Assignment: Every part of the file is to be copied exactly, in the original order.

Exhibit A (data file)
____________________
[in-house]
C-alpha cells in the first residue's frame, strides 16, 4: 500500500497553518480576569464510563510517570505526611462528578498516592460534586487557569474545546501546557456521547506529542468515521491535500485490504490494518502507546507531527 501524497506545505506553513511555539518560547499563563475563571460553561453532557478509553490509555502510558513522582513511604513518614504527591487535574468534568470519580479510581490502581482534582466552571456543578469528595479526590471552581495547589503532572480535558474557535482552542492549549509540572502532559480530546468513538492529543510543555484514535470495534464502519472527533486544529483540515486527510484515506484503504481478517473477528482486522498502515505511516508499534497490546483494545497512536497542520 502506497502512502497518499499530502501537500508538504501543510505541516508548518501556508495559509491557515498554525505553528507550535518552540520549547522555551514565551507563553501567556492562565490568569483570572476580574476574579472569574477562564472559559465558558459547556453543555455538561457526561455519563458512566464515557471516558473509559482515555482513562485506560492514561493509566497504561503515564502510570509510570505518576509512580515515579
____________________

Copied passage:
[in-house]
C-alpha cells in the first residue's frame, strides 16, 4: 500500500497553518480576569464510563510517570505526611462528578498516592460534586487557569474545546501546557456521547506529542468515521491535500485490504490494518502507546507531527 501524497506545505506553513511555539518560547499563563475563571460553561453532557478509553490509555502510558513522582513511604513518614504527591487535574468534568470519580479510581490502581482534582466552571456543578469528595479526590471552581495547589503532572480535558474557535482552542492549549509540572502532559480530546468513538492529543510543555484514535470495534464502519472527533486544529483540515486527510484515506484503504481478517473477528482486522498502515505511516508499534497490546483494545497512536497542520 502506497502512502497518499499530502501537500508538504501543510505541516508548518501556508495559509491557515498554525505553528507550535518552540520549547522555551514565551507563553501567556492562565490568569483570572476580574476574579472569574477562564472559559465558558459547556453543555455538561457526561455519563458512566464515557471516558473509559482515555482513562485506560492514561493509566497504561503515564502510570509510570505518576509512580515515579